Big Pharma, Trial Lawyers, and Harry Reid Kill Patent Reform
Now that the smoke has cleared after the collapse of efforts to push patent litigation reform legislation through Congress, pundits are busy discussing just what happened. The President and members of both parties agreed that some reform was necessary. Reform legislation seemed to be a sure thing. Sources close to the negotiations on reform indicate that Sen. Majority Leader Harry Reid (D-NV) was the one who finally killed the bill.
Tech writer Joe Mullin, over at Ars Technica has this summary of what led to death of patent reform for 2014:
“This was entirely done by the pharmaceutical industry and the trial lawyers,” said one tech sector lobbyist.
Pharmaceutical and biotech firms are often plaintiffs in patent disputes and haven’t been hit hard by troll lawsuits. The bill was crafted in many ways to avoid treading on those industries’ interests, but the companies remained opposed to the bill.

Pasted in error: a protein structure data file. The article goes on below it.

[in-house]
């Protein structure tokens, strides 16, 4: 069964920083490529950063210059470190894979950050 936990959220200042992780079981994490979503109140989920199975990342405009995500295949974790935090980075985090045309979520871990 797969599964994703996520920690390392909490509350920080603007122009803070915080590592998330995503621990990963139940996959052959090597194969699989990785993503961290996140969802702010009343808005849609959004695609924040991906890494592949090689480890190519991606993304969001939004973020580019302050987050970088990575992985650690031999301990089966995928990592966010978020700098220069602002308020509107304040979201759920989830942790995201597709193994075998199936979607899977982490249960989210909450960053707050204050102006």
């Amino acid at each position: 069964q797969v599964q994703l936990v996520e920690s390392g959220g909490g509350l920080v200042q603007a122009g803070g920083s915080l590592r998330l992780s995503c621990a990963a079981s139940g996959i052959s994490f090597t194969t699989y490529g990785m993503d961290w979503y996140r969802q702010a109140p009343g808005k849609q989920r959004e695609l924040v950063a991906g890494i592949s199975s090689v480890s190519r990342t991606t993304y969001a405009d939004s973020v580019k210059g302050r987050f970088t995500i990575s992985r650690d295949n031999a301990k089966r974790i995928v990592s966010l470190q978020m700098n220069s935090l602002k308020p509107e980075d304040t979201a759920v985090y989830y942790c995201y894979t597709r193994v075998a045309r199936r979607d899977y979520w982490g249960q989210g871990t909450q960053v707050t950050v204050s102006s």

Many law firms working in traditional plaintiffs’ areas like personal injury or securities class actions have added patent work as other sources have dried up. In Texas, there has been talk about how tort reform in that state had a hand in creating the patent litigation hotspots like the Eastern District of Texas, as lawyers went “from PI to IP.”
While this is disappointing, it should not be shocking. Our out-of-whack patent system breeds litigation, large awards and threatens innovations. Those who make money via the myriad lawsuits could not have been expected to go quietly into the night.